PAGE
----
We open this blog in style, with the Louvre of Abu Dhabi. Stretching its graceful, white-cubed body along the seaside while being overlooked by an immense pitted dome of silver, Jean Nouvel’s marvel is home to a number of famous masterpieces of eastern and western art along with a curious selection of avant-garde works. On the shores of this hot sea, at the edges of the desert, the beauty of the natural surroundings and humanity’s genius is enchanting.
If it is true that only the consciousness that passes through one’s own senses leaves a permanent impression on the mind, then this work and all of those within it need to be seen in person and there is nothing else to say. And if this is the case, we could even stop here, for this blog will be of no use to anyone.
But for those of us who, for quite valid reasons, cannot run off to the edges of the Arabic desert this very minute it is helpful to know that there is a physical location where many points of view come together to love each other sublimely and very different people, spaces, and times have no trouble living together whatsoever.
You might even make those who assert that the two worlds can never meet, that diplomacy is impossible and that the reasons are beside the point and, in any case, to be proven with force take a compulsory trip to the Louvre of Abu Dhabi, for here it is possible to experience a truly sublime sense of fulfillment. In fact, it can even inspire hope in a future of shared respect between civilizations. The internal and external beauty of the building together with the long and fruitful intercultural collaborations that accompanied its construction are a great lesson for humanity as well as an occasion for different peoples to reconcile and to overcome the stubborn preconceptions, fears, and closed minds that have pitted them against each other, things we need now more than ever. But the enlightened minds which willed the Louvre of Abu Dhabi into existence are convinced that form is substance, that wisdom connects us, and that, confronted with the essence of life, we are all part of a great family. Indeed, within this luminous elegance the sky, sea, desert, and splendid works of many of yesterday and today’s artists – in short, the best of all backgrounds – have met. In this way, as always on this earth, things come together and the process never stops, here in these spaces there are no limits, but simply soft and sweeping movements along with life in its natural flow.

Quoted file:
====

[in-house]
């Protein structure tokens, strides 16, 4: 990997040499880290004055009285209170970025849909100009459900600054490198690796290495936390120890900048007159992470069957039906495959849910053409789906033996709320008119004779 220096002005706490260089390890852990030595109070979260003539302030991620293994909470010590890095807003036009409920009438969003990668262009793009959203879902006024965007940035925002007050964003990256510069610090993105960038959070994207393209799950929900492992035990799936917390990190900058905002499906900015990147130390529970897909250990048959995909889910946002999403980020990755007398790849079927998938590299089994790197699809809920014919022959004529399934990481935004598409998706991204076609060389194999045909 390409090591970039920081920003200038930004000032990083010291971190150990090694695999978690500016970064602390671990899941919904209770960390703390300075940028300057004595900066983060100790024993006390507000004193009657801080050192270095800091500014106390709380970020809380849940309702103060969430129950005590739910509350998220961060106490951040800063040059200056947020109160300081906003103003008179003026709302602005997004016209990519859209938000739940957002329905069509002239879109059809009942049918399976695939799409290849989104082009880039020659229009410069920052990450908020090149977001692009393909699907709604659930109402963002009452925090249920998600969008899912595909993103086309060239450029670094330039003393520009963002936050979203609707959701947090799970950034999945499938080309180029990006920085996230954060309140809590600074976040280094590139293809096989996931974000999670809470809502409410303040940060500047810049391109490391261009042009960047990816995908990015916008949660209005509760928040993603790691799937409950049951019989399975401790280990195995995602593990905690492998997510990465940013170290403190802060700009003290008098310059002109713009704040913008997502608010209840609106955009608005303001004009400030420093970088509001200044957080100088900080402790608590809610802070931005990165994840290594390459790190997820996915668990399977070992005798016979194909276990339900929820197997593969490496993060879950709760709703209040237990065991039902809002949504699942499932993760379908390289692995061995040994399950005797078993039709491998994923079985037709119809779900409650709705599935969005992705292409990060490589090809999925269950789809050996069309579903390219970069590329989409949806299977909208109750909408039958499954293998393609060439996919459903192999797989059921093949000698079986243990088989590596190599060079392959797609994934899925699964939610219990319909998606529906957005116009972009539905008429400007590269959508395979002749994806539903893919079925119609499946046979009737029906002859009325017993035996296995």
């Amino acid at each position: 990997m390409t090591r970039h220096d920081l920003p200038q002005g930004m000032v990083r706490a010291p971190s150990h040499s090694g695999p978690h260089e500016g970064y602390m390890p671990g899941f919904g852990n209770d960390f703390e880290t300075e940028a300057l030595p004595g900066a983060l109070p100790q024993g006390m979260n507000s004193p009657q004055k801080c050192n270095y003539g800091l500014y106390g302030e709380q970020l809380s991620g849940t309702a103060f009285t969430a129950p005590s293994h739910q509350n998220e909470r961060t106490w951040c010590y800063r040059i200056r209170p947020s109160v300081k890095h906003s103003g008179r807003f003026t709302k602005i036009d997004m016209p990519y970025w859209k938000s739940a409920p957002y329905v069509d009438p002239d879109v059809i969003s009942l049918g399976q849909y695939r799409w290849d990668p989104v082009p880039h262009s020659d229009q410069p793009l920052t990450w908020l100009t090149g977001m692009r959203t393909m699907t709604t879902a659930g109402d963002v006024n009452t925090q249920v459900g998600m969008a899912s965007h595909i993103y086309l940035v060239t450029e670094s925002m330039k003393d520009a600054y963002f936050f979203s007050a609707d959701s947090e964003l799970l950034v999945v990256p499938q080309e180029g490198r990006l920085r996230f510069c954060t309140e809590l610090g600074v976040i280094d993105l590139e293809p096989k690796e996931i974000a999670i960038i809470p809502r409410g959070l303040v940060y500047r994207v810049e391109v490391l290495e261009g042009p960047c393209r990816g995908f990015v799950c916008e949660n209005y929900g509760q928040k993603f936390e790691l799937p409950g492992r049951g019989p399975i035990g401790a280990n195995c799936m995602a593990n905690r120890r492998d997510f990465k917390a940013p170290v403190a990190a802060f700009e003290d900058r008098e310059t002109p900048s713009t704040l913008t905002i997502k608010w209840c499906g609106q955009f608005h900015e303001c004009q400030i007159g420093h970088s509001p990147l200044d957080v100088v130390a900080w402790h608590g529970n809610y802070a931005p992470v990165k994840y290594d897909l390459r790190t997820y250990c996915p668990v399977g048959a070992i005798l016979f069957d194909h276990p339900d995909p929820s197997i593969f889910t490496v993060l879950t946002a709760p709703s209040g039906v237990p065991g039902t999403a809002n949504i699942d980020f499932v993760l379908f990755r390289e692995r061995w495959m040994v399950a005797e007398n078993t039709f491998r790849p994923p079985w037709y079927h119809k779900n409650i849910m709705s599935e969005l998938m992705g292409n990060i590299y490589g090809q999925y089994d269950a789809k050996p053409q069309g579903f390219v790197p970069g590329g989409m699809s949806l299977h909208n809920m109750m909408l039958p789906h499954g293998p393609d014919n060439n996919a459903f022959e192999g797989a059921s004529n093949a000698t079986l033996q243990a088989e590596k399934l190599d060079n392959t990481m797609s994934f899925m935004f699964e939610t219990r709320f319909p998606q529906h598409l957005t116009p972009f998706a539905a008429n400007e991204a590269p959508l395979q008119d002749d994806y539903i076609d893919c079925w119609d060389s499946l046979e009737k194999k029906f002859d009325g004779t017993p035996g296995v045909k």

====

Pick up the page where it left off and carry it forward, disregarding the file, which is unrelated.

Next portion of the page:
The extremely clean and smooth forms, the delicate colors – from beige to turtle dove, from grey to sky blue – of the cafeteria’s ceiling, or simply the white and black help us feel at home in the complex scene, it’s as if we were honored guests. Here we walk with pleasure and curiosity. The most impressive element of the grand structure, however, is without a doubt its immense, perforated metal dome. Giving a great sense of protection, its innumerable gaps allow light and air to enter in a manner that constantly changes throughout the course of the day while granting us a sense of openness and freedom. It seems as if you are below a real celestial dome and you even feel a bit like a desert nomad with the breaths of hot air that reach you from all sides, but a fortunate one because there is enough shade to survive, not to mention a marvelous cafeteria and exhibition halls with the best air conditioning of all time. Beneath the magic silver dome of 1001 nights the white rooms unfold in a complex designed like an Arabic city.
Moving from one area of the museum to another you have to go out into the heat and walk down the grey avenues within the filigreed shadow of the dome. At times it’s like being in a Venetian square, those isolated and silent piazzas, and sitting down on a bench you can watch the sea come to softly beat the pale, salt-encrusted walls, though the dock posts at the edges of the building here are new new new, straight, and immobile. Instead of Venetian children playing, here you see Asian lifeguards in fluorescent orange, ready as per contract to fish the ecstasy-afflicted visitor out of the water. Thin birds sing and fly freely beneath the dome while visitors walk elegantly along the wide and hot streets of clear cement and the white, grey and blue of the sea and sky breathe into the delicate beauty.
If Venice is splendidly old and fixed within a rich and well-defined historical frame, this Louvre is on the one hand magnificently modern and on the other fantastically outside of time. The technology that allowed it to be built in the sea is the result of a lot of work and the most recent know-how, unimaginable just a decade ago, while the dome itself is a hymn to applied mathematics. But the pure and essential forms, the strong presence of nature, the clear colors, and the extent of the spaces give this structure an extremely wide timeframe and lift your eyes and your soul to wider horizons.
Translated by Alexander Booth